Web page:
Turkey celebrates Labour Day amid problems of work safety, lack of unionisation

As Turkey marks International Workers Day, or Labour Day, work safety, job guarantees and a lack of organized labor remain key problems for Turkish workers.

According to a report drafted by Turkey’s main opposition Republican People’s Party (CHP) Deputy Chairman Gamze Akkuş İlgezdi, nearly 1,7 million workers were involved in workplace accidents in Turkey from 2003 to 2017, while almost 17,000 died at work over the same period,

The construction sector ranks first in terms of the number of workers who have suffered accidents in this time frame, with 207,967, while this figure amounts to 1,68 million for all sectors, said the report, which was based on official figures, the Birgün daily reported on May 1.

Turkey has been criticized for its poor workplace safety record and its failure to prevent workplace accidents. Labor authorities are widely criticized for failing to conduct the necessary inspections and take precautions to protect workers.

Following the construction sector, the metal manufacturing industry comes second as the most dangerous sector for workers, with 163,393 metal workers involved in industrial accidents over the last 14 years, the report said. The mining sector has also had a high number of work-related accidents, with the figure amounting to 144,593 over the 2003-2017 period.

Accidents have beset Turkey’s mining industry in recent years, with the most devastating one killing 301 coal miners in the western district of Soma on May 13, 2014, the deadliest industrial accident in the country’s history. The miners were killed by carbon monoxide poisoning after an explosion at the Soma Coal Mine Company’s operation in the western province of Manisa.

In the construction sector 5,121 workers have lost their lives in the last 14 years. The next most dangerous sector is mining, where 2,565 have died, followed by transport, with 1,651 fatalities, according to İlgezdi’s report.

The report also cites the number of workers who have been permanently disabled in workplace-related accidents. Between 2003 and 2017, the number of workers who received an “incapacity report” was recorded at 30,681.

According to global International Labour Organization (ILO) data, a worker dies in an occupational accident every 15 seconds, while more than 2 million workers die each year due to occupational disease.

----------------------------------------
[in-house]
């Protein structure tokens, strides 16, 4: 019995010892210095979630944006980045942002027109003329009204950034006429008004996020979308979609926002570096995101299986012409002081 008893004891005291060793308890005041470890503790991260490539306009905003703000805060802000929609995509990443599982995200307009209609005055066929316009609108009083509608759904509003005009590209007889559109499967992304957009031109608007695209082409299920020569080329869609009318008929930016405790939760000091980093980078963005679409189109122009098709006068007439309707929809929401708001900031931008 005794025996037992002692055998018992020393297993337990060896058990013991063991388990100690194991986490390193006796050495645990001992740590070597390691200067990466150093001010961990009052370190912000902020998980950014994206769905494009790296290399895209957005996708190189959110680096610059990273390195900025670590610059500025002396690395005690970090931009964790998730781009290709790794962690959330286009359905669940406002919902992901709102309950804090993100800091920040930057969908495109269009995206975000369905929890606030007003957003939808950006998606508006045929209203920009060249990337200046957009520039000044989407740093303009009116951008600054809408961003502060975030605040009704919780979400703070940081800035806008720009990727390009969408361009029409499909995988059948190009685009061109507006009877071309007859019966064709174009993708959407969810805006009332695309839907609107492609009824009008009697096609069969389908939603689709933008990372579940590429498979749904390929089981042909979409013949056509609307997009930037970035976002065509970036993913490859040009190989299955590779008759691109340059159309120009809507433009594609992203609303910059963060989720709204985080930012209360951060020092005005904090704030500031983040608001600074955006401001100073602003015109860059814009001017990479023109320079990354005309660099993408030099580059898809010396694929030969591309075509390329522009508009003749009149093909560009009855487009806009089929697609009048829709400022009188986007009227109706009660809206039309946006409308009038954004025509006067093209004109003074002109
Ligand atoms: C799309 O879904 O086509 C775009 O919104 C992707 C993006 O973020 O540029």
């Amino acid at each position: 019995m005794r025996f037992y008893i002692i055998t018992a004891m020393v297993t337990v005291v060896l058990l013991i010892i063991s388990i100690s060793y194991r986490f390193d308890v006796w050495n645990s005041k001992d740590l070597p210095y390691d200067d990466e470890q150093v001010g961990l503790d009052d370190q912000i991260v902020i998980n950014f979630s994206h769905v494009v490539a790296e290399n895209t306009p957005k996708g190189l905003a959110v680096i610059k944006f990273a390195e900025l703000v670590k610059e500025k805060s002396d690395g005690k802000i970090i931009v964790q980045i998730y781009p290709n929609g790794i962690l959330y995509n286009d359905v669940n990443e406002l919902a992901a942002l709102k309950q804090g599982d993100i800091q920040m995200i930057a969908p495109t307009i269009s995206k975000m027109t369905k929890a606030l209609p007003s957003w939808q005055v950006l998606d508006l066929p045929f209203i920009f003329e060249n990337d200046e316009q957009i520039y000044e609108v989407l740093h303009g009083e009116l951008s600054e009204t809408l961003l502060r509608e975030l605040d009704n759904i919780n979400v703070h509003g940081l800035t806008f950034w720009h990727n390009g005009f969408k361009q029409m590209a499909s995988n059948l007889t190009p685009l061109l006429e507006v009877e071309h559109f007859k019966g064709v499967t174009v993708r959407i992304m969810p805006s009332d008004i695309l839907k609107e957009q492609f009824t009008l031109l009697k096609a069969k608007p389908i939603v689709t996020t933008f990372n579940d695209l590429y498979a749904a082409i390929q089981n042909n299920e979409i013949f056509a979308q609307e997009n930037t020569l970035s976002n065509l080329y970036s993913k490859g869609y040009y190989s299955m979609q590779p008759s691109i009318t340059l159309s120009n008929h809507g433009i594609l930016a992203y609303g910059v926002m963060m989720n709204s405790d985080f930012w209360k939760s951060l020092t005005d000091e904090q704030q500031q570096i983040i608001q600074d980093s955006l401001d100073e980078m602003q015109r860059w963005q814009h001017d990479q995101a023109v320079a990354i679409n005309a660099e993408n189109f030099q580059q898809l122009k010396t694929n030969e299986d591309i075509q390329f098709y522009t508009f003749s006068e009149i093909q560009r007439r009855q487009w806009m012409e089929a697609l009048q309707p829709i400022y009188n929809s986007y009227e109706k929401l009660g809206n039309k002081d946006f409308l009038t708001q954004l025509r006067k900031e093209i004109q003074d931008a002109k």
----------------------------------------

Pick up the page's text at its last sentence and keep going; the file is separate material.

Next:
In Turkey in 2017, 2,006 work safety-related deaths were recorded by the İstanbul Council for Workers’ Health and Work Safety (İSİG), with this number reaching 386 in the first three months of 2018.

Construction remained the deadliest sector in 2017 with 453 workers killed in work accidents, corresponding to 23 percent of all deaths, followed by agriculture with 19 percent and transportation with 13 percent, according to the ILO. Traffic accidents were the main cause of deadly work accidents with 22 percent, followed by cave-ins, collapses and landslides at 17 percent and falls, 16 percent.

Unemployment also remained high in 2017 at 10,9 percent, unchanged compared to 2016, with the number of unemployed increasing by 124,000 to reach 3,454 million. Youth unemployment in the 15 to 24 age bracket was at 20,8 percent in 2017.

The lack of organized labor is also a key problem for the Turkish working class. Only one out of every eight registered workers, 1,7 million out of a total of 13,8 million, is a member of a labour union.

Tens of thousands of people gathered across Turkey, including in İstanbul and Ankara on Tuesday to mark International Workers Day. Labor unions and political parties, including the main opposition CHP took part in a major rally in İstanbul’s Maltepe district. Turkish riot police detained at least 84 people during the celebrations across İstanbul on Tuesday, according to data from the İstanbul Police Department.

Tight security was visible at all entrances and exits to the venues in the Maltepe, Beyoğlu, Şişli and Beşiktaş districts, with 26,174 police officers on duty in the city. In 2010, tens of thousands of people gathered peacefully in the square for the first time in more than 30 years, but bans on Labour Day gatherings there have re-emerged since 2012.

The Turkish government again banned gatherings in Beşiktas and Taksim Squares this year. Early Tuesday, police made several arrests across the city and detained two people who wanted to march towards Taksim Square. Police also detained a group of 60 people who had gathered in İstanbul’s Beşiktas district and were chanting slogans. Police also detained 6 people in Maltepe, 16 people in Beyoğlu and two people in the Şişli district of İstanbul.

Participants of Labour Day rallies carried various banners, including ones that read “Long live May 1” and “Long live our fight for freedom”.

In Ankara, the main May 1 events were held in Anadolu Square, with 4,500 police officers backed by helicopters on duty. The march in the capital began from the Atatürk Culture Center on Kazım Karabekir Street and culminated in an open-air gathering at Anadolu Square.

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